– Alan, March 13, 2013 / © 2013 Alan Dyer

Comet PANSTARRS Spectacle — With the Waxing Moon


Comet PANSTARRS & the Moon (March 12, 2013)

This was the night for Comet PANSTARRS! How often do we get to see a view like this, with a comet sitting beside a thin crescent Moon. Spectacular!

Again tonight, about a dozen visiting and resident Canadians gathered for a roadside star party north of Rodeo, New Mexico, to view the comet and Moon setting together over the Chiricahua Mountains. It was a stunning sight and made for a picture postcard image. The two set almost simultaneously, with the tail of the comet and “dark side of the Moon” lit by Earthshine the last to disappear behind notches in the mountain ridge.

And tonight, with the comet higher, it was visible to the naked eye for the first time, but only just – the sighting was made easier because you knew exactly where to look.

The Moon was just 3o+ hours old, so appeared as a very thin crescent. The entire disk of the Moon was visible, the rest lit by Earthshine, sunlight reflected off the Earth. In the clear New Mexico air, the Earthshine was easy to see even in the bright twilight. But adding in the comet made for a once-a-lifetime view.

As soon as they set together, we all cheered and applauded, almost like at an eclipse. It was a memorable night, the kind you always hope for from a comet. PANSTARRS performed tonight!

– Alan, March 12, 2013 / © 2013 Alan Dyer

 

 

Sagittarius and Scorpius Rising


Sagittarius & Scorpius Rising (24mm 5DII)

This is the view from early this morning as the centre of the Milky Way rises above the desert landscape of New Mexico.

Sagittarius (at centre) and Scorpius (at right) contain the rich starfields of the galactic core. To the eye this scene looks as if bright clouds are moving in to hide the stars, but in fact the glows are stars – clouds of stars forming the glowing bulge of the galactic core. Superimposed on the glowing core are lanes of dark interstellar dust, such as the silhouette of the Dark Horse prancing at centre, with lanes of dust flowing across the sky and converging onto yellow Antares, the heart of Scorpius right of centre.

I shot this before dawn this morning, March 12, from our site in southwest New Mexico. Skies were perfect.

This is a stack of five 5-minute exposures with the 24mm lens at f/2.8. A sixth exposure taken through a diffusion filter added the star glows to accentuate the bright stars and their colours. The foreground is from one exposure and has been processed to bring out the details, here lit only by starlight.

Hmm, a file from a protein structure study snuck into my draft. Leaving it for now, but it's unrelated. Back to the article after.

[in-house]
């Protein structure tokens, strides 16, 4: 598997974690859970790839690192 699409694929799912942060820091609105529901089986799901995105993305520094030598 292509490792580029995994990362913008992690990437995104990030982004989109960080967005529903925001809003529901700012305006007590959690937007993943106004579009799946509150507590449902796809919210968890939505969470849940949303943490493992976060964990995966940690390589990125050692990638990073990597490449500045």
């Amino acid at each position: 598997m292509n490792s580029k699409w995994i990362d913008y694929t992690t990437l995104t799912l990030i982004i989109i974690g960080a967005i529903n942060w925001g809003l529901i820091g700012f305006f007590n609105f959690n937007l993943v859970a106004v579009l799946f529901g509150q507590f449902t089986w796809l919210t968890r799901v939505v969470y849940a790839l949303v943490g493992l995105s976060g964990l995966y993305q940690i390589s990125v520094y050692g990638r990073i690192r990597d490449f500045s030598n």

– Alan, March 12, 2013 / © 2013 Alan Dyer

 

Comet PANSTARRS in Twilight


 

Comet PANSTARRS C/2011 L4 (March 11, 2013)

This was Comet PANSTARRS as it appeared Monday night, March 11, as it set over the Chiricahua Mountains.

Tonight we drove north, away from our New Mexico resort, to find a site overlooking lower hills to the west, in order the track the comet for longer as it set toward the horizon. Friends from Winnipeg joined us, and as the Sun set, three more cars pulled up with astronomers from the area all looking for the best vantage point for comet watching. We had an impromptu roadside comet party.

Even so, it was tough picking PANSTARRS out of the twilight and it was never naked eye. Pity this comet hasn’t blossomed, as a bright long tail would have been a beautiful sight in the sunset glow. However, it is what we had expected – a first time visitor from the Oort Cloud promising great things initially but never quite delivering on the promise. Still, we were all happy to see it and shoot it. This frame is one of 140 I took in time-lapse of the comet setting over the hills.

We have ideal conditions for comet viewing each night this week, unlike many in the northern hemisphere now. So our little group of Canadians in New Mexico are taking some satisfaction in knowing we’re seeing it, and many aren’t.

– Alan, March 12, 2013 / © 2013 Alan Dyer

 

Skies of Enchantment – Summer Milky Way Rising


Summer Milky Rising over Adobe House (14mm 5DII)

If you lived here you’d be in astronomy paradise.

This is the summer Milky Way and galactic centre in Sagittarius and Scorpius rising before dawn early this morning. The setting is the Painted Pony Resort in New Mexico, and its adobe lodges.

There’s no more spectacular sight than this in the night sky, other than perhaps an all-sky aurora display. And they don’t get too many of those down here at 31° North in southern New Mexico.

This image is a stack of ten 3-minute exposures for the sky (to smooth out noise) but the ground is from just 2 of those exposures and is blurred because the camera was tracking the sky. Light from walkway lights, plus starlight itself, added just enough illumination to provide details in the foreground.

So to be clear – this is a real scene. The Milky Way has not been pasted onto a separate image of the foreground. However, colour and contrast have been boosted to bring out details your eye would not have seen had you been standing here early this morning in the frosty New Mexico night.